It's odd what you can ﬁnd lurking deep in the musical underground. Heavy rock can still be found, ifyou look hard enough. it once ruled the world. Like. indeed, the dinosaurs. Some claim it still does. but no one really believes them.
‘Heavy metal. top of the class/stuff the media up your arse‘ was how the Comic Strip team satirised both the movement and most of the media’s attitude to it, but for nearly a decade it was indeed ‘top of the class.‘ Heavy rock took over from hazy hippydom and sleazy country-rock in the early 70s as the preferred music choice for young, itchingly male types everywhere. The Zep! The Sabbath! The Purps! They rocked! They frazzled your ears and pumped the blood around
your body faster than any rivals could compete with. What they led to. however, was far. far. worse: The Scorpions? The Tygers ()f Pan Tang? W*A*S*P? Awful.
The whole scene was rightly scoured clean by the bleached nihilism of grunge. And laughed out of court by Spinal Tap. Now. like the hippies they replaced, the metallers are on the retreat. It‘s all gone pear-shaped, it seems, for the lovers ofa canny hook. a megaton riff. a howling vocal. See. heavy rock has had the rug pulled from under it. Want to feel really hard? Listen to The Prodigy or Metalheadz. Want to lose yourself in musical abandon? Trance. acid. deep house. ‘intelligent’ jungle/drum ‘n' bass all does that. beautifully. effortlessly.
No, the only real heavy rock survivors still around in any numbers these days are the bastard offspring of heavy metal complete with attendant death and doom imagery. The fearsome Metallica. The even more fearsome Sepultura. There are other types still running around in the musical undergrowth. with names like Cannibal Corpse. Carcass and Sodom. They tend to make music that sounds like someone throwing up in an echo-chamber. Unsurprisingly big with teenage boys.
Real rock. real hip-swinging. groove- n'ding rock a la Reef or Terrorvision, as opposed to the grunting of the heavy rockers, has now re-entered the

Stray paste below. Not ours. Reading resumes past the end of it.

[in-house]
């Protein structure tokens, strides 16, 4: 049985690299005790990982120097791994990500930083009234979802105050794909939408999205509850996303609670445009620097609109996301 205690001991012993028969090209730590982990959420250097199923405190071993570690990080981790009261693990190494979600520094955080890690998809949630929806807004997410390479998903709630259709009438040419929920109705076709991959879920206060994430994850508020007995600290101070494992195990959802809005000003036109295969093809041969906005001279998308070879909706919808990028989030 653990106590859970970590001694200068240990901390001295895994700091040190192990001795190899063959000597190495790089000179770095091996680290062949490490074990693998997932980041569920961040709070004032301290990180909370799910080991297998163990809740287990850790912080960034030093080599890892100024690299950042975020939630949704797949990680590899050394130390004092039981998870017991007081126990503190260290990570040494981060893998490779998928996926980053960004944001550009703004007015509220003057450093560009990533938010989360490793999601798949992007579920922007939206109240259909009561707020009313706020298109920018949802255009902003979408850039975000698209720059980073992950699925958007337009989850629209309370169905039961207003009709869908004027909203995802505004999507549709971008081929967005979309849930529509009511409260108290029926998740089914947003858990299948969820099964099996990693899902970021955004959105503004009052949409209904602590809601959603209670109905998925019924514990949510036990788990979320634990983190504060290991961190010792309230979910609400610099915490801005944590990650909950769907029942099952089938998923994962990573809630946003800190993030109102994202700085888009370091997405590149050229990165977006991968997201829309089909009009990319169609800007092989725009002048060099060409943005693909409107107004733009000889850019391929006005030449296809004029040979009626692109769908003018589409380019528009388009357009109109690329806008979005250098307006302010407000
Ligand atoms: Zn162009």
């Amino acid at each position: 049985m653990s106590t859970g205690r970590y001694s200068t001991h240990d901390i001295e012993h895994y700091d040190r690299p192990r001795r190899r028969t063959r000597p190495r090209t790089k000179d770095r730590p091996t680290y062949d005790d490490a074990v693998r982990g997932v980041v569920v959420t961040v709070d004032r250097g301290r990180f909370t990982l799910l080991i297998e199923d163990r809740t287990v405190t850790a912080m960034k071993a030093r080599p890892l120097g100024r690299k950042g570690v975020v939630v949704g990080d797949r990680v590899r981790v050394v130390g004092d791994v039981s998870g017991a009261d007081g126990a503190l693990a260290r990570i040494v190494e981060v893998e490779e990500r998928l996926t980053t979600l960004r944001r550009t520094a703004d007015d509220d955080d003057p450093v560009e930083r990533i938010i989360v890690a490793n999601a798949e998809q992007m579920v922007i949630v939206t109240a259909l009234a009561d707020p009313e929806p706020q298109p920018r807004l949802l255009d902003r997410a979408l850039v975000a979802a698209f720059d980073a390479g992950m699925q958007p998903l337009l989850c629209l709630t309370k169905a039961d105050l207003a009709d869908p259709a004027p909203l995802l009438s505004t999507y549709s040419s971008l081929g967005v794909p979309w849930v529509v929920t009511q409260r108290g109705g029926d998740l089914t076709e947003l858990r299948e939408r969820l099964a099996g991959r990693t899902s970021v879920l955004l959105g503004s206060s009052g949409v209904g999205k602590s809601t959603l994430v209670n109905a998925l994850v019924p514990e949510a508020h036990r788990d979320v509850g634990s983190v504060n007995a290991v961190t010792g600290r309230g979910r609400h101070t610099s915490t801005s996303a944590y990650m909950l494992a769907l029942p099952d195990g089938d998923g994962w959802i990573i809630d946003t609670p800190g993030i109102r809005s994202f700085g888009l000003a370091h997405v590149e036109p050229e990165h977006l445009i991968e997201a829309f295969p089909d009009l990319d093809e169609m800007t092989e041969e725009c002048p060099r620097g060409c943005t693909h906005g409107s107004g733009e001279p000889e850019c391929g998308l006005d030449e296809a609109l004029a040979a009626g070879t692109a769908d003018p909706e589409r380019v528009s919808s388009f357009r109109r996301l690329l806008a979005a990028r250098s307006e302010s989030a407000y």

Judas Priest (lefththe unacceptable face of old-style heavy rock; and Bush (right): the less hirsute face of commercially successful hard rock
mainstream. but it's been on the back of Britpop. No one can claim Oasis don‘t rock. Or Kula Shaker. Or. even. The Chemical Brothers. They rock you 'til ya drop.
When indie was pallid and limp- wristed, when mainstream music was all airbrushed fake orgasms. heavy rock had its attractions. But it‘s dated badly. Irony is in. R ’n‘ B authenticity is in. Being smart. sharp. loaded is in. Screaming about squeezing lemons 'till thejuice runs down your leg is out.
Which makes the current. dying kicks of heaviness all the more painful. For example. Bush and Korn will soon be playing here in Scotland. Bush are plain awful; Korn are plain scary. Brit boys Bush are phenomenally big in the States. But then so are Hootie and the Blowﬁsh. Sharnelessly riding on the coattails of the last dance of grunge. Bush are as wracked and pained as any. oh. thirteen-year old. Their new album Razorblade Suitcase went straight to Number One in the States. Their last album sold millions of copies in the States. It has yet to sell l00.000 in the UK.
Despite the American‘s love of Bush’s earnest angst even the American rock bible Rolling Stone was recently moved to ask: ‘Three million albums. ﬁve hit singles — why won‘t anyone take Bush seriously'?‘ Because they’re laughable. They are poor ambassadors for a once ﬁne rock tradition. Their lead singer Gavin Rossdale tries to ape Cobain so much it's painful.
Their concert at the Barrowland will no doubt be packed out. But it doesn‘t mean anything at the moment. Heavy rock will not become extinct because it has a canny way of reinventing itself from time to time. At its best it's still nerve-jangling. exciting and raw. At the moment though. it looks dead on its Hi- Tech-covered feet. (Phil Miller)
Bus/r play The Arches. Glasgow. Sun 2
'Fel); Korn play Barrowland. Glasgom
Fri 24 Jan.
40 The List 24 Jan-6 Feb l997